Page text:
Tragedy Pulls Out the Best of Us

Around noon on Saturday February 9, 2018, the head catechist of Sts. Peter and Paul Parish, a SVD-run parish in the city of Moundou, Chad Republic, ran to our office breathless and shaking. Fr. Gilbert Paga Buu, SVD and I asked him what was going on and his response saddened our hearts. A young couple from our parish has just lost all their four children in a fire and they needed a priest to bury the deceased. We then calmed him down to get further details about this terrible news. He told us that the four kids, all under 10 years of age, were alone in the house cooking. Nobody knew how the fire caught the straw roof. By the time, the neighbors saw the house engulfed in flame, it was too late. Our four precious children were burned.

Fr. Gilbert then rushed to the house and ministered to the young couple. It wasn’t easy since everyone was devastated, especially the parents. A quick burial was planned and Fr. Gilbert presided the funeral mass.


Prayers were said, condolences were exchanged in the spirit of solidarity enveloped by a terrible sadness. As the young couple has lost “everything” in the fire, the parishioners got together and decided to raise funds for them to rebuild their lives. As soon as the initial fundraising was announced, money started coming in various shapes and forms. Some gave bricks. Others gave cements. Still others donated steel and woods. Still others volunteered their labor. JPIC coordinator of Chad Mission also mobilized our resources to give a helping hand. Everything was quickly collected and the reconstruction of a new house was right away initiated. Just in a few weeks, the new house was completed thanks to the generosity of many parishioners, the SVD communities in Chad and private donors.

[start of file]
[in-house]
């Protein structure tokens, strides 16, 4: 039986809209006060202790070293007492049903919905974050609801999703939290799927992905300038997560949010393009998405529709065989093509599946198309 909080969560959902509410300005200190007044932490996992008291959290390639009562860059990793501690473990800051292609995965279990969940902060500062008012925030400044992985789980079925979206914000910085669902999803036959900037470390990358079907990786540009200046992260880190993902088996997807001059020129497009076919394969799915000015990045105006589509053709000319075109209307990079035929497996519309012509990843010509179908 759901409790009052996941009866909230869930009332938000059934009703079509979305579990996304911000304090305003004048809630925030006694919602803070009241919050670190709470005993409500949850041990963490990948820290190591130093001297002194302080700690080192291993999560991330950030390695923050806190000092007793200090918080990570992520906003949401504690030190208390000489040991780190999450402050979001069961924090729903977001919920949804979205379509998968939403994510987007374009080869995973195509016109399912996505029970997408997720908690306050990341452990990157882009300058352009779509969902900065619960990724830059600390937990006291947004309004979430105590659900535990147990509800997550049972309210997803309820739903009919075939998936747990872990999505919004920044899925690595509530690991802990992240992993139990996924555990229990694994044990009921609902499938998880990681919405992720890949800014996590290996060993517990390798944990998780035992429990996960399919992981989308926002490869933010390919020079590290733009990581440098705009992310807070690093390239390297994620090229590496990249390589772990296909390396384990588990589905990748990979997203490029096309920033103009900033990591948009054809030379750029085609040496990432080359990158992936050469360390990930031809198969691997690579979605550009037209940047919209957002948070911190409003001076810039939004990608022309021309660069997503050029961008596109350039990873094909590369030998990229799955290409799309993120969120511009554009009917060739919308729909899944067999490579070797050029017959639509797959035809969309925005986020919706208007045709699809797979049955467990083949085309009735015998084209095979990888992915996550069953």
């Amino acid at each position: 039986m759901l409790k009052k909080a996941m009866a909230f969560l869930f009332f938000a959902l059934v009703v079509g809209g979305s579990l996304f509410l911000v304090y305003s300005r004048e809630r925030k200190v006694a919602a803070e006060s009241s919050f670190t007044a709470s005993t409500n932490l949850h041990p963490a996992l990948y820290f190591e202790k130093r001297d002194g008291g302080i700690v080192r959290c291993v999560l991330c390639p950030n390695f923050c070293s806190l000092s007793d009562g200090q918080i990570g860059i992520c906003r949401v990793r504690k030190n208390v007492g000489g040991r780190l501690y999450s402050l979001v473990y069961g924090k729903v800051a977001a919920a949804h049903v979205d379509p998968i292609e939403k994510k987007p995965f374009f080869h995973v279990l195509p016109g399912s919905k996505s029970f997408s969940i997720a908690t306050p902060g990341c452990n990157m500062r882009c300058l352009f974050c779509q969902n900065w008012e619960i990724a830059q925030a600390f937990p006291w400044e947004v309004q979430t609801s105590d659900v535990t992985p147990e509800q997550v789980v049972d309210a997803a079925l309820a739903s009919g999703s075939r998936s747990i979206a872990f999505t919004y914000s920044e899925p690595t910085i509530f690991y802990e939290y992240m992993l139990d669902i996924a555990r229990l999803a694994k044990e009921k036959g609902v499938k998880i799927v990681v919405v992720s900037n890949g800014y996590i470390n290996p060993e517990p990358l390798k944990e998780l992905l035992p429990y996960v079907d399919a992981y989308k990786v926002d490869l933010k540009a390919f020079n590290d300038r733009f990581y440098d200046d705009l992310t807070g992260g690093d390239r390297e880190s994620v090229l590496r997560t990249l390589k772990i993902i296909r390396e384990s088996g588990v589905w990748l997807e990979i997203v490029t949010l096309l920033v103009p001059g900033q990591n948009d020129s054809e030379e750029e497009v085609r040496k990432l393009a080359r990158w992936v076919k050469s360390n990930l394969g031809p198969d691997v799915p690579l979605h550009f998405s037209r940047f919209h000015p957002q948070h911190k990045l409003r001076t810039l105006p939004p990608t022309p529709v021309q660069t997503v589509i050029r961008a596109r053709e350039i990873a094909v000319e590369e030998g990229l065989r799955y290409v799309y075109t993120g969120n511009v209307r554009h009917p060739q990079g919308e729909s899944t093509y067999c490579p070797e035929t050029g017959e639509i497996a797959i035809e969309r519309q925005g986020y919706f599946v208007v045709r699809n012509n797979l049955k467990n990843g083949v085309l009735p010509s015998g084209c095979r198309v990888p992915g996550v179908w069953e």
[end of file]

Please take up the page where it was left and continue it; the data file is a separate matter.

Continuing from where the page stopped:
The new house, on the surface level, gives signal to a new beginning much needed for this young couple. On a deeper level, it signifies and testifies to the collective effort of Christian love and solidarity. It gives witness to the ever living word of our Savior especially in times of terrible trials and difficulty, “love one another as I have love you” (John 3, 16). Really, “the Joy, the grief and anguish of the people of our time, especially of these who are poor and afflicted in any way, are the joy and hope, the grief and anguish of the followers of Christ as well” (Gaudium et Spes). However, our works as pastors and ministers continue. This young couple needs more than just a house “en brics.” New life doesn’t start with the new house. It starts with forgiveness, with solidarity, with love, with consoling resolution of what has happened. It needs healing and hope, that which only comes from the resurrected Christ. Looking toward Easter, toward the empty tomb, and toward the Easter proclamation of Christ’s disciples in these last weeks of Lent gives us new vision and courage, new direction and zeal in the midst of tragedy.

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